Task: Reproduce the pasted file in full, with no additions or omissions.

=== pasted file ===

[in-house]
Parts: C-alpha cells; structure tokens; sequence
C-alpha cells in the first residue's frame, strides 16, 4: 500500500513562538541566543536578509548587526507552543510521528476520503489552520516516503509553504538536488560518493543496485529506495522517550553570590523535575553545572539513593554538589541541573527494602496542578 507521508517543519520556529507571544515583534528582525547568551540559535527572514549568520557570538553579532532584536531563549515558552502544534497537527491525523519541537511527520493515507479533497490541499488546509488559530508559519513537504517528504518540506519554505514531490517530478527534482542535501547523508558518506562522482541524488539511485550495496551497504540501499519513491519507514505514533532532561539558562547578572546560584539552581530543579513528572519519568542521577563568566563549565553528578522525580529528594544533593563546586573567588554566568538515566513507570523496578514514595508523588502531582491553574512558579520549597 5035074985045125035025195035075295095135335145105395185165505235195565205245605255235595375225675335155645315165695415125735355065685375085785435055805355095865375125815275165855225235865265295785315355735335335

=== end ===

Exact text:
[in-house]
Parts: C-alpha cells; structure tokens; sequence
C-alpha cells in the first residue's frame, strides 16, 4: 500500500513562538541566543536578509548587526507552543510521528476520503489552520516516503509553504538536488560518493543496485529506495522517550553570590523535575553545572539513593554538589541541573527494602496542578 507521508517543519520556529507571544515583534528582525547568551540559535527572514549568520557570538553579532532584536531563549515558552502544534497537527491525523519541537511527520493515507479533497490541499488546509488559530508559519513537504517528504518540506519554505514531490517530478527534482542535501547523508558518506562522482541524488539511485550495496551497504540501499519513491519507514505514533532532561539558562547578572546560584539552581530543579513528572519519568542521577563568566563549565553528578522525580529528594544533593563546586573567588554566568538515566513507570523496578514514595508523588502531582491553574512558579520549597 5035074985045125035025195035075295095135335145105395185165505235195565205245605255235595375225675335155645315165695415125735355065685375085785435055805355095865375125815275165855225235865265295785315355735335335